Sunday, April 20, 2014

Training for Elk Beaver 50 Mile Ultra 2014

My wife, Olivia, was a great help this ultra training season as she drove the support vehicle on my longer runs. Twice we left while it was still dark, early in the morning, heading along the 19A coast highway. Once, up north 45kms to Campbell River, and another time, 47kms down to the Denman island ferry station and back. Olivia drove ahead of me 8kms or so, prepared my drinks and energy gels, and always offered an encouraging word. Early in the mornings the highway traffic is low. No convenience stores, or gas stations are open though at this time, so it would've been impossible for me to find the calories and water required to complete these runs alone.
March 9th, the first day of spring, as I ran beside the ocean approaching Campbell River, the sunrise was amazing over the Rocky Mountains peaks to the east. Starting off at 5 a.m. running in fog, I had wondered how the day would progress, was the weather man's prediction for rain true?. Thankfully it wasn't - only an hour of fog to run through. Later we had clear skies, sun, and spotted eagles in the trees, and comorants on the tidal rocks. My training pace was faster than the previous year, and I wasn't experiencing the leg cramps I had when I attempted this before. Maybe it was the new, Hoka One One Stinson Tarmac, running shoes, or the mix of Power Bar/Cliff energy gels I was using for calories. Whatever, it was a great feeling to arrive in Campbell River, and celebrate by going out for a delicious brunch at Banners Restaurant with Olivia, who had helped me along the way.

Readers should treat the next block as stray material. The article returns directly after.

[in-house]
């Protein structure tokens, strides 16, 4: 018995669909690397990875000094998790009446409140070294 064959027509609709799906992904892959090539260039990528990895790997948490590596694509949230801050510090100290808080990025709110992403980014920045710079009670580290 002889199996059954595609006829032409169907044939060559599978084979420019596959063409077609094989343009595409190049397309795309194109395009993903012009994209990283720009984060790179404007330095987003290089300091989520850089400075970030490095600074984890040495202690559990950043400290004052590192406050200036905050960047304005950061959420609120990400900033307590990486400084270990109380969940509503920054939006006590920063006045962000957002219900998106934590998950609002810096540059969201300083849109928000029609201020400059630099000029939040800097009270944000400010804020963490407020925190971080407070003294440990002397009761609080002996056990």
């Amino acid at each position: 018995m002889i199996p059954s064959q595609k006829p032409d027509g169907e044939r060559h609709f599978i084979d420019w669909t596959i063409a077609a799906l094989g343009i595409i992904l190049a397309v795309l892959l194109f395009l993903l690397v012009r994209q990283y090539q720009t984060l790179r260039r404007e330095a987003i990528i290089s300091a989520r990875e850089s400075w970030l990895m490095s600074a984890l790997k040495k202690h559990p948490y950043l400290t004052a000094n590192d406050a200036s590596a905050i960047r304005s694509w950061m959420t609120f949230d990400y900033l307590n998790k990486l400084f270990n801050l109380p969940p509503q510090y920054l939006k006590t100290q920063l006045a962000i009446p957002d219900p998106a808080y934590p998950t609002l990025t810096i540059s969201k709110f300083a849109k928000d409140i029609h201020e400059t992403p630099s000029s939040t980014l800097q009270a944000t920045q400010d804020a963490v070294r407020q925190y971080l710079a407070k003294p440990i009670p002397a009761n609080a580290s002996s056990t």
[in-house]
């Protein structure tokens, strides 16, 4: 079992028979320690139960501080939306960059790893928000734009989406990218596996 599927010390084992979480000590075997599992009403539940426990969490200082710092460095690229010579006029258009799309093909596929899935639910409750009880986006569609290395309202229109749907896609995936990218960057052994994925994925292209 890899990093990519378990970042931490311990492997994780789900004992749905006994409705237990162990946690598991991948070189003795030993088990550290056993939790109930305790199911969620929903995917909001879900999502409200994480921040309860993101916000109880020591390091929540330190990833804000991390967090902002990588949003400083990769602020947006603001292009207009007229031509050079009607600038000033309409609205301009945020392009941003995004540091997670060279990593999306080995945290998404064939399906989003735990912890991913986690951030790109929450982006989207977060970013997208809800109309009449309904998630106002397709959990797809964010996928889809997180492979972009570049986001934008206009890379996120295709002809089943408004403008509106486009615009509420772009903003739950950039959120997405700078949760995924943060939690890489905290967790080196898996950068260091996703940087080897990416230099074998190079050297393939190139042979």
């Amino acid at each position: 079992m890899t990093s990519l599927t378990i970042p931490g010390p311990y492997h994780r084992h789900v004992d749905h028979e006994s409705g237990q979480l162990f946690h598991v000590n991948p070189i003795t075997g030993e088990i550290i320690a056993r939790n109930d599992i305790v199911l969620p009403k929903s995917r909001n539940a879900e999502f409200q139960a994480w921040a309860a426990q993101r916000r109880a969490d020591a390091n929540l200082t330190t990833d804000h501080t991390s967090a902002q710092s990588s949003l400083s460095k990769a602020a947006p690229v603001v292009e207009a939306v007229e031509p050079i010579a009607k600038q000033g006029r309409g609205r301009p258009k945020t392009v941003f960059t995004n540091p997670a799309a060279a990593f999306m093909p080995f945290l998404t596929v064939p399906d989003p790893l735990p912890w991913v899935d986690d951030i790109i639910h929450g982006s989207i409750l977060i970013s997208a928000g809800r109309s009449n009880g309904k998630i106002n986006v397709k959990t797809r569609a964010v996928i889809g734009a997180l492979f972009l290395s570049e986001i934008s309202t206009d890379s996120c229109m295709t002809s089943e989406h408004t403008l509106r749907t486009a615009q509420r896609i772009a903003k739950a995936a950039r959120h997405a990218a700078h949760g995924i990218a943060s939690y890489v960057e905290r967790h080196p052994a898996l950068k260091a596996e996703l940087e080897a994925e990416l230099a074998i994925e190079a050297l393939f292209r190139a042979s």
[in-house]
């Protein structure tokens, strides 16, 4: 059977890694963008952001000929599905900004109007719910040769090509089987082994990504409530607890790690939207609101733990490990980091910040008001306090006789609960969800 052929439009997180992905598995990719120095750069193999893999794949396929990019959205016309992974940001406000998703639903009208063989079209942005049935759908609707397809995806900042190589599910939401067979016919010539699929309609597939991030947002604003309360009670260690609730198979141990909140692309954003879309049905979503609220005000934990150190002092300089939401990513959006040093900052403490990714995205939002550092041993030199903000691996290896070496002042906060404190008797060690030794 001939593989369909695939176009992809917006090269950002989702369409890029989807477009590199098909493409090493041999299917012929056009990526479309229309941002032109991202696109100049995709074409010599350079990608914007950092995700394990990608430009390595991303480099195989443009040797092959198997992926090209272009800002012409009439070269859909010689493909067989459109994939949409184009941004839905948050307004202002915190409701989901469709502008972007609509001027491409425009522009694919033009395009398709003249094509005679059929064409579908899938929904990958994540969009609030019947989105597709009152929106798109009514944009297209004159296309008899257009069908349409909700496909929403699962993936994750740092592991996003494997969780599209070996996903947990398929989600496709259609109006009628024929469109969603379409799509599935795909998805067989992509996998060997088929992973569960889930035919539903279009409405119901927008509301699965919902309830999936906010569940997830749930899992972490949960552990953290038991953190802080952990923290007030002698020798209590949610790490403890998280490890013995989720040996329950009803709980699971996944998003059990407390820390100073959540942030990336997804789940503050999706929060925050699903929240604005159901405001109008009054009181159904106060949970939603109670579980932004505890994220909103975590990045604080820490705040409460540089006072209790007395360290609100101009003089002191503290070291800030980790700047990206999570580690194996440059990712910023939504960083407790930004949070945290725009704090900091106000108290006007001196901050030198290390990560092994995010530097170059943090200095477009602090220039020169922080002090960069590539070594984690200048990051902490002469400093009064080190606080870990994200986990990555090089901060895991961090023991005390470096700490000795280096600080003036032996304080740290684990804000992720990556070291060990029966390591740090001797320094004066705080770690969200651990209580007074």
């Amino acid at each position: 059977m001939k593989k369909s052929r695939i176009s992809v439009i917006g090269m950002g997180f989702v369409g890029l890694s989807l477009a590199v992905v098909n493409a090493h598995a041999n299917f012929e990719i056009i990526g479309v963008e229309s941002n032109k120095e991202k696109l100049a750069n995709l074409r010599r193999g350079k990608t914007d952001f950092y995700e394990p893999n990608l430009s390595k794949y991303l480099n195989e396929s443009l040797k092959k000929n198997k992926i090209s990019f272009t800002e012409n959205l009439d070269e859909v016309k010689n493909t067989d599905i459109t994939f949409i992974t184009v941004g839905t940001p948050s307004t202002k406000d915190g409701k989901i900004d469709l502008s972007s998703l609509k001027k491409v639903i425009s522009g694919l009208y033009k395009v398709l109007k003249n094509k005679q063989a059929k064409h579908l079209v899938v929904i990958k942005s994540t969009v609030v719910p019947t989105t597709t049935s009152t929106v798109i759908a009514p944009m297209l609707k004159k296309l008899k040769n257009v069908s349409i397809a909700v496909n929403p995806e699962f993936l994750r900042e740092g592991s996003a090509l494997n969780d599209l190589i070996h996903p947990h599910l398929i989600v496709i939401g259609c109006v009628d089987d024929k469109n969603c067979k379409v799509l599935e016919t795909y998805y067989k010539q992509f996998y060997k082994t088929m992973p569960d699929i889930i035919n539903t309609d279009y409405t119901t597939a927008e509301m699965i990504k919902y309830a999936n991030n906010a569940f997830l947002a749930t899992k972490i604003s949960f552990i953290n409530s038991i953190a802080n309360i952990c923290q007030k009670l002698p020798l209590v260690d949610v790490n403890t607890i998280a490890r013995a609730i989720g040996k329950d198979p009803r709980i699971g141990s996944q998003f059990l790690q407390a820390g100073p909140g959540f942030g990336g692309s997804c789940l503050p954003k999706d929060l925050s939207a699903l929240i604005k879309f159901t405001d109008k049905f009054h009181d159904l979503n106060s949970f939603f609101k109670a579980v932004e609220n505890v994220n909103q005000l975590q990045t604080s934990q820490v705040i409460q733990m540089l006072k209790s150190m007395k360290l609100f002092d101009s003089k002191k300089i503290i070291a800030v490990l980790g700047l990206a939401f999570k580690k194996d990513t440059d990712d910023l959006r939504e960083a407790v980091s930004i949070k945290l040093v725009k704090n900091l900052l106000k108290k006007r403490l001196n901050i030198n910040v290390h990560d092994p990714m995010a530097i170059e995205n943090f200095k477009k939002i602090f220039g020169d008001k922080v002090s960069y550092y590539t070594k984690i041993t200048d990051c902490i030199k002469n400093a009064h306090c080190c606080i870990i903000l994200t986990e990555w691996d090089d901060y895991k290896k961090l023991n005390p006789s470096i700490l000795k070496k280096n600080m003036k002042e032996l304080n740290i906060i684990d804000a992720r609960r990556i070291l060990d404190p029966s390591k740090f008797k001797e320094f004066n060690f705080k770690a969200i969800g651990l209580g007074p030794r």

At midnight, March 29th, I left the house, running south along highway 19A. Olivia was going to catch-up with me in the van and meet me 8kms down the road at the edge of Royston. I felt a sense of issolation with just my headlamp for illumination along some of the long stretches of road. When we reached Union Bay, beside the ocean, the sea lions were active, in a frenzy barking to each other. One must have been right up near the edge of the road, as it gave me quite a scare when it barked out as I ran by. I sped up my pace for a few hundred metres to get away. I safely made it to the Denman Island ferry terminal, where Olivia was waiting with the support vehicle. She had the video camera out and was making some commentary. We even managed to get a photo.
My quads felt cramped at the turn around point, so I took in extra salt capsules and Gatorade. I told myself to run in the now, that time was just an illusion, and slowly got back into pace. 4-6 hour training runs are essential if you want to be a successful ultra distance runner. There's no short cut to building up endurance. I had a low point, on a very dark section of road, and felt like stopping, but as I came around the corner I saw the dome light of the van in the distance where Olivia was preparing my drinks. I pushed on, and was encouraged by my wife that this was the last aid stop before reaching the edge of Courtenay. I made it home just as the city was coming alive, glad to have missed the traffic, and even gladder to have a hot shower.

I'll be running for the Sick Kids Foundation on May 10th as I take part in the Elk/Beaver 50 Mile Ultra. Donations can be made here: Sick Kids Foundation

1 comment:

Dad said...

Hi Rob
The link for Sick Kids goes to the older run.